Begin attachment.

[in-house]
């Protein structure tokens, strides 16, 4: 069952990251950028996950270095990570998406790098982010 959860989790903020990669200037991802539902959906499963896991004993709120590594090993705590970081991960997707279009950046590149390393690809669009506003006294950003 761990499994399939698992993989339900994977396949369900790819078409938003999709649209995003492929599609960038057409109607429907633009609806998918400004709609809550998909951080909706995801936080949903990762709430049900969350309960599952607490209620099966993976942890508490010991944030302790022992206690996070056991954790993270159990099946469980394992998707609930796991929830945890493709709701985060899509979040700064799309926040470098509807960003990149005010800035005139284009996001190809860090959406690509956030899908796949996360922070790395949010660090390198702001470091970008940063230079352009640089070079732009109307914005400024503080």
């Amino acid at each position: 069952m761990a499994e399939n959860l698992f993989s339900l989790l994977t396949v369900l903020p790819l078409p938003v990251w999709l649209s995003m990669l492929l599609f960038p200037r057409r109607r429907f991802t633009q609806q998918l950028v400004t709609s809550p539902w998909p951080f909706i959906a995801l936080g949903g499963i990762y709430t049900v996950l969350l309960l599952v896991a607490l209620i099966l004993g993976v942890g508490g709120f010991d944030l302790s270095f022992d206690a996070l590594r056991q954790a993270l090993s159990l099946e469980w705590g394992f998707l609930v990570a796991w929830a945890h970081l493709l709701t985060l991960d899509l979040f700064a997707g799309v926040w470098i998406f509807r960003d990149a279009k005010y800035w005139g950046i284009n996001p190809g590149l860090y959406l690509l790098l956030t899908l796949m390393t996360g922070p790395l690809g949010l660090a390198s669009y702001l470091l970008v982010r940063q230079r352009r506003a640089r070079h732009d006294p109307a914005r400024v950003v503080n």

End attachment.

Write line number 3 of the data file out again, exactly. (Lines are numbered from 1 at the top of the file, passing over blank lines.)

């Amino acid at each position: 069952m761990a499994e399939n959860l698992f993989s339900l989790l994977t396949v369900l903020p790819l078409p938003v990251w999709l649209s995003m990669l492929l599609f960038p200037r057409r109607r429907f991802t633009q609806q998918l950028v400004t709609s809550p539902w998909p951080f909706i959906a995801l936080g949903g499963i990762y709430t049900v996950l969350l309960l599952v896991a607490l209620i099966l004993g993976v942890g508490g709120f010991d944030l302790s270095f022992d206690a996070l590594r056991q954790a993270l090993s159990l099946e469980w705590g394992f998707l609930v990570a796991w929830a945890h970081l493709l709701t985060l991960d899509l979040f700064a997707g799309v926040w470098i998406f509807r960003d990149a279009k005010y800035w005139g950046i284009n996001p190809g590149l860090y959406l690509l790098l956030t899908l796949m390393t996360g922070p790395l690809g949010l660090a390198s669009y702001l470091l970008v982010r940063q230079r352009r506003a640089r070079h732009d006294p109307a914005r400024v950003v503080n």